Cafeteria Gets Final Remodel

By Sofia Larribas & Jessica Palomares

Despite all the work that was completed to Pueblo High School’s cafeteria last summer, there were some residual remodeling projects; during winter break, the final details were added, including new tables and chairs.

In his continued efforts to improve archaic infrastructure at Pueblo, Principal Frank Rosthenhausler had applied for a grant and was awarded $225,000 and thought it would be the perfect opportunity to direct the funds to the cafeteria renovation project.

Rosthenhausler stated, “The idea of the renovation came about last year, I saw that there were areas that needed improvement.”

Rosthenhausler said, “We wanted to make the cafeteria look truly artistic, and the shades of orange chosen on the soft seating in the cafeteria also affect mood.”

Mr. Rosthenhausler found a West Coast designer, Ella, to come up with models for the new look.

“There are plans for a big TV to go in the cafeteria that was donated to us by Lapan Foundation, a generous organization that provides students with scholarships and mentorships, but other than that, the project is pretty much done,” Rosthenhausler stated.

Cafeteria employee Mr. Rafael Garcia thinks the cafeteria looks nice, but it is also harder to clean because of all the chairs because a lot of the kids move the chairs to other tables.

One cafeteria employee, Ms. Sonia Lopez, said, “I love the renovation, I think it looks beautiful.”

Renovations: What’s Next for Pueblo?

By Jessica Palomares & Sofia Larribas

Cafeteria, Library & Patio Upgrades

In the last few years, Pueblo High School has boasted some very impressive renovations, including a modern library, artificial turf in the patio, a much-needed cafeteria renovation, newly updated bathrooms, but PHS Principal Frank Rosthenhausler has many additional plans of improvement.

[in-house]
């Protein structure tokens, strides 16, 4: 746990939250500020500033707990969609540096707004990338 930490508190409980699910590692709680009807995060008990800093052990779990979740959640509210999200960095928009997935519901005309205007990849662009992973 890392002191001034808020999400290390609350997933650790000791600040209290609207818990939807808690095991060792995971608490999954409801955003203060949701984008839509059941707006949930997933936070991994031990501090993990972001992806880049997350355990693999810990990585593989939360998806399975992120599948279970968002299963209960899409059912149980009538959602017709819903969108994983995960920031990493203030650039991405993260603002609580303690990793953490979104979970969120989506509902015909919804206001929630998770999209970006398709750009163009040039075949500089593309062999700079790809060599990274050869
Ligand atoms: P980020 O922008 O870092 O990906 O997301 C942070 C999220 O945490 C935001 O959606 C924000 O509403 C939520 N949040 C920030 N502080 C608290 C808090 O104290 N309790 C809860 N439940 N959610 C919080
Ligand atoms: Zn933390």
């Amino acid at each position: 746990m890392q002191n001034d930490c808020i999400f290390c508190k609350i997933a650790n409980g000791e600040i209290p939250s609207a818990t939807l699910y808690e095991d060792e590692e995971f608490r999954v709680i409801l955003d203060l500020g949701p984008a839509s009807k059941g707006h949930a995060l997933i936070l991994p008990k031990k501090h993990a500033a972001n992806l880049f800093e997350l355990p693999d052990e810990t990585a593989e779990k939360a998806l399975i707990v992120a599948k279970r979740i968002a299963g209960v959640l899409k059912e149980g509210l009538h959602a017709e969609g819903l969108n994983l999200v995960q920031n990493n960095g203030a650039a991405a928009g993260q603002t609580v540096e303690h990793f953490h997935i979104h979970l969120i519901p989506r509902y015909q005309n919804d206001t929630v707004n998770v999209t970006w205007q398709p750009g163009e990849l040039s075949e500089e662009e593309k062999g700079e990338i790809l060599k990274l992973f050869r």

Rosthenhausler plans to continue the trend of campus renovations including adding art on the front office doors. He also would like to see new windows and doors for Lever Gym.

Speaking of Lever Gym… New bleachers should be added to the facility before the end of February.

To afford these projects, Rosthenhausler stays busy writing grants to find the money for these renovations and finding workers to complete his visions.

“Improving a school is what a good principal does,” he stated.

LaVetter Gym Floorboards Damaged!

By Saul Arias & Aubrey Garcia

Pueblo High School’s LaVetter Gym floorboards are warping and causing mold due to a water leak from roof.

It is still unknown what caused the leakage from the pipes, but the damage is extensive.

“The leakage started years ago,” said Assistant Principal Meg Tully, “we have contacted TUSD about this issue.”

TUSD contacted Risk Management Facilities, who have yet to determine a plan and date for the repairs.

“I hope it gets fixed as soon as possible,” said Assistant Principal Karla Martinez. “We’re just waiting for the district to contact us with a plan and date for repairs.”

It is estimated that the repairs will take a week to be completed, and the gym will have to be closed due to toxic fumes from chemicals used for restoration.

“We have to take into account that boys and girls basketball practices there,” said Martinez. “Also, students use the gym during both lunches.”

PHS Cafeteria: From One Star To Four Stars!

By Jose Nagore

Throughout much of the summer, Pueblo High School’s cafeteria was renovated, which has dramatically improved the atmosphere where hundreds of students gather for lunch each day. Even those who have been at PHS more than 30 years have said that nothing significant (except the mural on the north wall) has been done to the cafeteria during their tenure.

New renovations include new flooring, repainting, added padding to walls, new bathrooms, and new lighting. The $700,000 price tag for this prodigious project was paid for by grants—and money well spent on the cafeteria’s first “face-lift” in decades.

Students have been quick to evaluate the project.

“The cafeteria looks a lot cleaner than ever,” said Pueblo senior Jonas Vazquez, “It looks amazing, and I hope that students take better care of it all—and that means picking up after themselves every day instead of leaving everything a mess!”

“There is a lot more room on the tables,” said Pueblo sophomore Angelo Ortega. “We students get to hang out with more people during lunch now.”

Sophomore Magle Andrade said, “The [renovated] cafeteria is not as dark, which seems to really brighten our lunch time.”

Besides the impressive renovations, students have also noticed the food quality.

“[The food] is way better compared to last year, especially the pizza,” said Pueblo junior Israel Figueroa.

“I’ve noticed that we have a lot more variety in the food choices this school year,” said Pueblo junior Sebastian Marinval.